Under the new city trash contracts, which will go into effect at the beginning of 2014, solid waste will go to Chrin Landfill at a rate of $40.44 per ton, and Waste Management will accept, process, and market the city's collected recyclable materials, offering an 80 percent rebate to the city after processing costs of $100 per ton. The new deals are expected to save the city $1.2 million annually.

The city also hopes to garner more state grant money for its recycling efforts too, he said, noting that in past years, such money has paid for public works equipment, such as leaf blowers and construction of the city's recycling drop off center.

Some council members asked whether Recyclebank would try to include more local businesses in the program and said many of the rewards aren't offered locally or aren't very useful to them. About 11 local businesses are listed as offering rewards through the Recyclebank program, though one is closed and another does not currently have any offers listed.

"I think that's the reason we have so many points," said Councilwoman El Warner, who said she has about 1,700 unredeemed points.

She added that she'd like to see rewards from more local Downtown restaurants.

"We recently signed on The Crayola Experience," said McVeigh. "We're continuously trying to work on our rewards partners."

Councilman Roger Ruggles asked if Recyclebank would consider finding partners that would allow residents to donate points to local non-profit organizations working to better the community.

"Is there any way we could donate our points to a community organization, like the Easton Area Community Center food program?" he asked.

McVeigh said that while Recyclebank did once have such a program, it was underused by participants and cumbersome to maintain.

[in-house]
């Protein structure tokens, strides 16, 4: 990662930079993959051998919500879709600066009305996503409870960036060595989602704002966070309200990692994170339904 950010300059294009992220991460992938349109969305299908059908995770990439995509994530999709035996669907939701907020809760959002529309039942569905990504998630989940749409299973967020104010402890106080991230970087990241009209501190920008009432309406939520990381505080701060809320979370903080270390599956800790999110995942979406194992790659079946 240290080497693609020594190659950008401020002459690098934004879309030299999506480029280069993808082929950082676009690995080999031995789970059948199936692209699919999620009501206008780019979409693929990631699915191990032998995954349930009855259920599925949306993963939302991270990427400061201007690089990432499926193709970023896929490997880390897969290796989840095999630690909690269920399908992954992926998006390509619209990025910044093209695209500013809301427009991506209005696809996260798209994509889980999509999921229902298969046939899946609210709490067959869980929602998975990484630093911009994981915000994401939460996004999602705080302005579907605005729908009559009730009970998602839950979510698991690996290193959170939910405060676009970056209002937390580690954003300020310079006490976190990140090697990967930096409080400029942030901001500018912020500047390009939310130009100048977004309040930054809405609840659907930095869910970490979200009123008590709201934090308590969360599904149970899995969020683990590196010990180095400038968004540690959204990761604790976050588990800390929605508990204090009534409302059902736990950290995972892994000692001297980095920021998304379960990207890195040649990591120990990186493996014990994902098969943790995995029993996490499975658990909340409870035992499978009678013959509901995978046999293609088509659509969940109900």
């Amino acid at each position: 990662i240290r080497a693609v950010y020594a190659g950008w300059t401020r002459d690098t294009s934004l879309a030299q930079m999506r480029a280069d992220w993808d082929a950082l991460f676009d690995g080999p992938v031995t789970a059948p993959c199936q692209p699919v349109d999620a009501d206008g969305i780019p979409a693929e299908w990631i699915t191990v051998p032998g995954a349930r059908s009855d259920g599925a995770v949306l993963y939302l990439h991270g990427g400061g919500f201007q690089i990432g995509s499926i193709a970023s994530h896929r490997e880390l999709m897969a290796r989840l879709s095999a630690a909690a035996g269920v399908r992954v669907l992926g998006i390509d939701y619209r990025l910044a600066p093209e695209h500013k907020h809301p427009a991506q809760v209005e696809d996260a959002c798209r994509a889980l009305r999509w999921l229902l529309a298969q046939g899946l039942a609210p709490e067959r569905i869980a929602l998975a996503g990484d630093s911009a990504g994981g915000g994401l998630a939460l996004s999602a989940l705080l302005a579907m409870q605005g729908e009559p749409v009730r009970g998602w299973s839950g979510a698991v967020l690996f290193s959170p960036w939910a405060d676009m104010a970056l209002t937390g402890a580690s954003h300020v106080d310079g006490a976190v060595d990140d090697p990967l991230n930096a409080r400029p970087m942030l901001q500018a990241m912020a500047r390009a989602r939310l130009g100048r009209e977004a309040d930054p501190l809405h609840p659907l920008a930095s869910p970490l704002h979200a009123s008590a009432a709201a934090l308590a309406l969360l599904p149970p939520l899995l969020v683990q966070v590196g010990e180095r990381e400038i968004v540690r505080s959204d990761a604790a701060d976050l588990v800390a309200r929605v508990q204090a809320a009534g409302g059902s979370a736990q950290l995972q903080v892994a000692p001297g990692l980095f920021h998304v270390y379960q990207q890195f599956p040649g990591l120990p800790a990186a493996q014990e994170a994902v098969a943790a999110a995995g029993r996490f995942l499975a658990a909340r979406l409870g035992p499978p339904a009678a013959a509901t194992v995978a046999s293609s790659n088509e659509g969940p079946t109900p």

Ruggles suggested points might be donated through local supermarkets, which could then offer food or credit to purchase food to local programs.

"Some of the issues around supermarkets is they're low (profit) margin," McVeigh said.

She suggested those wishing to donate to local organization might redeem points for things like a half gallon of orange juice and then donate the goods directly.

McVeigh also suggested local schools apply to Recyclebank's "Green Schools' program and residents could donate their points to that. Schools that participate in an approved environmental project can receive up to $2,500 toward their effort when Recyclebank participants donate their points to them.

Hopkins said an advantage of the Recyclebank website is the education it offers on the benefits of recycling, and having more participants in the city will mean more residents reading that material.

"Our hope is that we see a surge in subscriptions," he said. "We're hoping more people will visit the website and absorb the educational stuff."

The city's solicitor is working out details of the contract between the city and Recyclebank for the city to offer a credit for a free month of trash pickup, Hopkins said, and it's hoped the city council will be able to approve it later this month.

"I'm confident we can get it on the agenda for October 22," he added.

For more about the Recyclebank rewards program or to sign up, visit the company's website at